Tainted Kernel - Module Verification failed

  • 7017442
  • 01-Apr-2016
  • 07-Apr-2016


SUSE Linux Enterprise Server 11 Service Pack 3 (SLES 11 SP3)
SUSE Linux Enterprise Server 11 Service Pack 4 (SLES 11 SP4)
SUSE Linux Enterprise Server 12
SUSE Linux Enterprise Server 12 Service Pack 1 (SLES 12 SP1)


Starting with  SUSE Linux Enterprise 11 SP3 and later releases, the kernel will try to verify the signature of any kernel module loaded. If the module is unsigned, or is signed with an unknown key, the kernel will receive a taint flag.
In Kernel back traces, the taint will be reported as "E".


This taint has no effect on system functionality or supportability. It should be considered informational only. For more details including the possibility to remove the taint using the UEFI key db see the additional information below. For legacy boot systems, there is no option around the taint message when using kernel modules not delivered with the SUSE products.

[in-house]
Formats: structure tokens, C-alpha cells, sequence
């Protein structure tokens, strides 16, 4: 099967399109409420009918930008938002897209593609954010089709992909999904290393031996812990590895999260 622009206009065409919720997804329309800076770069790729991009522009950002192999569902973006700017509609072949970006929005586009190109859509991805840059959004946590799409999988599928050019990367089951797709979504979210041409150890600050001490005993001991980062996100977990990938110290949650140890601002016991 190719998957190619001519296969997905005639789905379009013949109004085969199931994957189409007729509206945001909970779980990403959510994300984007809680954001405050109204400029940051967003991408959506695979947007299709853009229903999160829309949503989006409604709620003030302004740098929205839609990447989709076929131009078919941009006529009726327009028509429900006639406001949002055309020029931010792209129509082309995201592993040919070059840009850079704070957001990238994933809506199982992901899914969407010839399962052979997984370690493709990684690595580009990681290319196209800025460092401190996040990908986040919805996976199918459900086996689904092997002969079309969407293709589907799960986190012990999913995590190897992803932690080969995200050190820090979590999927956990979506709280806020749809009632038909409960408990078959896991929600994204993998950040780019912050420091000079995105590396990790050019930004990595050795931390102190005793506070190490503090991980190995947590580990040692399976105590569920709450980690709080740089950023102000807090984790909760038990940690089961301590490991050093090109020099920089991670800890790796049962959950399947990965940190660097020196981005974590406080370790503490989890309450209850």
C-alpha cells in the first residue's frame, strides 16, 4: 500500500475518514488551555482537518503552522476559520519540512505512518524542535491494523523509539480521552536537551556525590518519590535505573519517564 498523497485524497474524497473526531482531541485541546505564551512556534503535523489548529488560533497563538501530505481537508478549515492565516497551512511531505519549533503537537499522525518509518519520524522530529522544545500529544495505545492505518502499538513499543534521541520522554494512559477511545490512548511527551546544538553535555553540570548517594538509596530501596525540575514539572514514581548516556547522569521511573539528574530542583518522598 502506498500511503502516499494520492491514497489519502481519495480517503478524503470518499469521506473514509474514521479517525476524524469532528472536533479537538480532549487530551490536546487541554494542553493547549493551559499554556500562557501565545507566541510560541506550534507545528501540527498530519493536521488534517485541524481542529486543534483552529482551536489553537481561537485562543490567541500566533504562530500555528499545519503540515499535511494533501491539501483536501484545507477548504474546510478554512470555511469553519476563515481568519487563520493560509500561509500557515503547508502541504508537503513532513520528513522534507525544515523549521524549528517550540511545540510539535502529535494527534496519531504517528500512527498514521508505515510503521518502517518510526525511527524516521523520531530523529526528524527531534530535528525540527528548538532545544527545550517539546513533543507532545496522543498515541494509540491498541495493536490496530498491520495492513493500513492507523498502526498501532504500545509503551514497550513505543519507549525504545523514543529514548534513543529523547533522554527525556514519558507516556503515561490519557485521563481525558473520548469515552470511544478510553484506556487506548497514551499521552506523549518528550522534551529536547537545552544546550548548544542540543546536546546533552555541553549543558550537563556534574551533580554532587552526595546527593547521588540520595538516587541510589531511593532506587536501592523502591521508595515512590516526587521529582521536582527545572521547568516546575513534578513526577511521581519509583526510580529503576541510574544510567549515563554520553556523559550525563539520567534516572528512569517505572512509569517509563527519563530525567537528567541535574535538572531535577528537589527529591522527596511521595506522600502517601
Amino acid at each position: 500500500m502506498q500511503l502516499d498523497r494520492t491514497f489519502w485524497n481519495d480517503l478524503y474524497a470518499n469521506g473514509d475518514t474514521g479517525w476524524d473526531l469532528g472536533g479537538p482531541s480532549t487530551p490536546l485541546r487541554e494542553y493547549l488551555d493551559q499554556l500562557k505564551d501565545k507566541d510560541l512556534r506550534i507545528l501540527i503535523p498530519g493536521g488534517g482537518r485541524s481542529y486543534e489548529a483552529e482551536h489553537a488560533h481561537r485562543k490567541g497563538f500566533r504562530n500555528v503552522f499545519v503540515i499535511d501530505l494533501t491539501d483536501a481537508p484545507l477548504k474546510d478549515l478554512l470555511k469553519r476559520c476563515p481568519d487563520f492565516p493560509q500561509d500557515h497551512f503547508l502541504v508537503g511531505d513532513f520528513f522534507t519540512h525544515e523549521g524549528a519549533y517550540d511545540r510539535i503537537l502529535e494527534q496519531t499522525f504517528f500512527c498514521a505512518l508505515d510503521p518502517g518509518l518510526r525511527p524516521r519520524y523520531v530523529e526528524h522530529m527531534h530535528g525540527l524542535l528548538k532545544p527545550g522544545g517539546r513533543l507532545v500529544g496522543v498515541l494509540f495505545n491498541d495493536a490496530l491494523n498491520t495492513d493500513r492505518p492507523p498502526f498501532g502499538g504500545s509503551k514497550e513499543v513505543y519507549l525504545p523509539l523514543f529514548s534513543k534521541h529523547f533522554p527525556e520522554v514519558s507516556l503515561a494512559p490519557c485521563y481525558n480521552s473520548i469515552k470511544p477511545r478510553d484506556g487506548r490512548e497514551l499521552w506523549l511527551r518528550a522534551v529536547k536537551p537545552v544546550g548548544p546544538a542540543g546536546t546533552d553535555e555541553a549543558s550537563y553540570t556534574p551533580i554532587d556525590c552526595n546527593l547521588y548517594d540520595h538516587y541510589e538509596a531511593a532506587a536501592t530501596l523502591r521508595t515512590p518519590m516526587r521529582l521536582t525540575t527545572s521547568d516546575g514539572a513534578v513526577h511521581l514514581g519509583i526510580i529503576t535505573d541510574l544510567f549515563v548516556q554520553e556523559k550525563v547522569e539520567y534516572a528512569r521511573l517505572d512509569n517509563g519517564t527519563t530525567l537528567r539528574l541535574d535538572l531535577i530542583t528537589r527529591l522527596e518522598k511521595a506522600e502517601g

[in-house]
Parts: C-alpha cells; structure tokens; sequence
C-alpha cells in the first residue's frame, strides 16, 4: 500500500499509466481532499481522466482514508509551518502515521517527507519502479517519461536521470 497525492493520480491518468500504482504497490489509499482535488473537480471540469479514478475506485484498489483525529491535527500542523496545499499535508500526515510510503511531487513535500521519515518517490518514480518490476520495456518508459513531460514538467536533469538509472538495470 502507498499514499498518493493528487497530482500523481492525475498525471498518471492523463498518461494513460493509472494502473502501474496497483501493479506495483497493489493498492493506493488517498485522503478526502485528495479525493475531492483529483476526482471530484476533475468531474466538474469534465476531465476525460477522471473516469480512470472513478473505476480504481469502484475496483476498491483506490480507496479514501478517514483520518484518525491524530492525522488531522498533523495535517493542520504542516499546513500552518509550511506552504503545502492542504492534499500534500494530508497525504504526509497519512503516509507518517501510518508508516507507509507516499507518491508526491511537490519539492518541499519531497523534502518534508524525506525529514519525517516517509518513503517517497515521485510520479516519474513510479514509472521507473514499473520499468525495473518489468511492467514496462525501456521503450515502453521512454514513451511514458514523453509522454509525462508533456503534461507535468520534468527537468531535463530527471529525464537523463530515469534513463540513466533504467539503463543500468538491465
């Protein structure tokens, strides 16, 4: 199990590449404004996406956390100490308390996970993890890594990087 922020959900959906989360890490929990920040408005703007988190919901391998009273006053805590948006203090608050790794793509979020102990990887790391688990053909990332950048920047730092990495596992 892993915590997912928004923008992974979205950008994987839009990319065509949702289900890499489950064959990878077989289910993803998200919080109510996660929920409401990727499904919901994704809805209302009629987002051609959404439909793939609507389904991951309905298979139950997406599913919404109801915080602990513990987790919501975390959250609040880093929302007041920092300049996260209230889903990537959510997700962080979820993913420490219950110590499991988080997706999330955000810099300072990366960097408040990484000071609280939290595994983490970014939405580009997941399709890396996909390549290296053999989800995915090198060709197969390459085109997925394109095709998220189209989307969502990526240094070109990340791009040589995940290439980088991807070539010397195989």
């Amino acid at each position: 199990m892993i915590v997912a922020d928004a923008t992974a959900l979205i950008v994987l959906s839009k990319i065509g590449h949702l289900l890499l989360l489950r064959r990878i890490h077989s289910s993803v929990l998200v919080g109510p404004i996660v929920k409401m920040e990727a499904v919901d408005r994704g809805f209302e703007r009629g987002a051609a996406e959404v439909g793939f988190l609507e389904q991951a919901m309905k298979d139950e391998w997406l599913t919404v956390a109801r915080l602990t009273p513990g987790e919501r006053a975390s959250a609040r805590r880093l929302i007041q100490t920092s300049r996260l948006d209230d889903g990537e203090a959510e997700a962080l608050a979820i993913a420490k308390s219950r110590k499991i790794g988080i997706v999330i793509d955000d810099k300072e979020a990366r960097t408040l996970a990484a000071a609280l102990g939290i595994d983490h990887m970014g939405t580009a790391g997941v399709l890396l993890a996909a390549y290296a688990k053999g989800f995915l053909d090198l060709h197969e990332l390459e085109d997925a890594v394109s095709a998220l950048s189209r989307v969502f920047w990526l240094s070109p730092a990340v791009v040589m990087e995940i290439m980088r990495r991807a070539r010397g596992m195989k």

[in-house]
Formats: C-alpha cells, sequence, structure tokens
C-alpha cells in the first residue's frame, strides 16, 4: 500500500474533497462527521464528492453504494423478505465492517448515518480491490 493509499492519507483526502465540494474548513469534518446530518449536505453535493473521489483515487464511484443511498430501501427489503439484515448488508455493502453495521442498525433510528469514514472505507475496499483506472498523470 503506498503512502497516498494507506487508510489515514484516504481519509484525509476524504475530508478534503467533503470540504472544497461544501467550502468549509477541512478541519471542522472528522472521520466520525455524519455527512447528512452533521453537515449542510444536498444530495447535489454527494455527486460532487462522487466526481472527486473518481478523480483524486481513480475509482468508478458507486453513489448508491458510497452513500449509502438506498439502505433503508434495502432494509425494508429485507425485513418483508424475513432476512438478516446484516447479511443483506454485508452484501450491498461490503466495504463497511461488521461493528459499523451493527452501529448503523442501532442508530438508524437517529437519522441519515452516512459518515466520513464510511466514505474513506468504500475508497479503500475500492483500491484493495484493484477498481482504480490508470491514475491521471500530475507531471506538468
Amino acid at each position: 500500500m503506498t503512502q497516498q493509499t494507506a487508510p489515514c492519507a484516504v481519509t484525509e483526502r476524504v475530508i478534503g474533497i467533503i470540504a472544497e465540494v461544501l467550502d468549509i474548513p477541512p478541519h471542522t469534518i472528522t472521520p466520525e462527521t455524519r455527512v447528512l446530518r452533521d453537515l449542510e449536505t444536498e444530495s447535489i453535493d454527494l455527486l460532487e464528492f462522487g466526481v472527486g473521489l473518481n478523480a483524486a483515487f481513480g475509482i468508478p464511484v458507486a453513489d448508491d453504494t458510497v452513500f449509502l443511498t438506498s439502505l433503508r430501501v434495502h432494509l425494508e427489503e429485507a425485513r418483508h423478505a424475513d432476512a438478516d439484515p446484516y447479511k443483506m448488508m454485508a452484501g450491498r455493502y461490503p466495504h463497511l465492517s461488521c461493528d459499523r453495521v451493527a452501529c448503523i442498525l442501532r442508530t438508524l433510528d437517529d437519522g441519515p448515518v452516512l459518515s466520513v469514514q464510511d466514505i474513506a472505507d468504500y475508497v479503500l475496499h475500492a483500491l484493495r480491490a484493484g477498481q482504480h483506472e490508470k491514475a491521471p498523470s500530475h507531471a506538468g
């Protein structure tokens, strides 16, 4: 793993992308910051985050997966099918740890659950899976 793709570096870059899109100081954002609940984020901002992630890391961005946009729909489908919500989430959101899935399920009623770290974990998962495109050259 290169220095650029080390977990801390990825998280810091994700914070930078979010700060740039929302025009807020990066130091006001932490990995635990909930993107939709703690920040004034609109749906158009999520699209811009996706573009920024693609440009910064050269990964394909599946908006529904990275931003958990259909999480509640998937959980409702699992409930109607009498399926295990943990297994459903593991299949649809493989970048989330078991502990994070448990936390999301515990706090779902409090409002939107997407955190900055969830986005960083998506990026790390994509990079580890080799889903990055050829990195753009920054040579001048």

Additional Information

Kernel Taint Message

Starting with SUSE Linux Enterprise 12 a message will be logged indicating the signature verification failure taint.

If the kernel module is unsigned or signed with an unknown key, the following message will be seen with MODULENAME containing the name of the kernel module in question:

MODULENAME: module verification failed: signature and/or required key missing - tainting kernel

The above message will only be seen once regardless of the number of module signature verification failure. Once the kernel is tainted, it will not be tainted again.

Unknown Module Key Message

If the kernel module signed with an unknown key is loaded, the following message will be logged by the kernel:

Request for unknown module key 'SUSE Linux Products GmbH: PLDP Secure Boot Signing Key: ced5e22b63eee758a2e16663a4c2c35bbb54e54f' err -11

The name and fingerprint of the key will vary depending on the key used. The message will be logged for every attempt to load a module with an unknown signature.

System Known Keys

The kernel queries it's own "system keyring" for known keys. With SUSE Linux Enterprise Server this keyring only contains the SUSE key used when building the in product kernel and kernel modules. At this time, there is no supported way for a user to add keys to this keyring directly.

UEFI Key Database

Starting with SUSE Linux Enterprise 12 Service Pack 1 kernel update version 3.12.44-52.10.3 the kernel will merge keys from the UEFI key database (db) into the system keyring at boot. This allows keys in the UEFI db to be "known" by the kernel.

Contact your system manufacture for user options to add keys to the UEFI key db.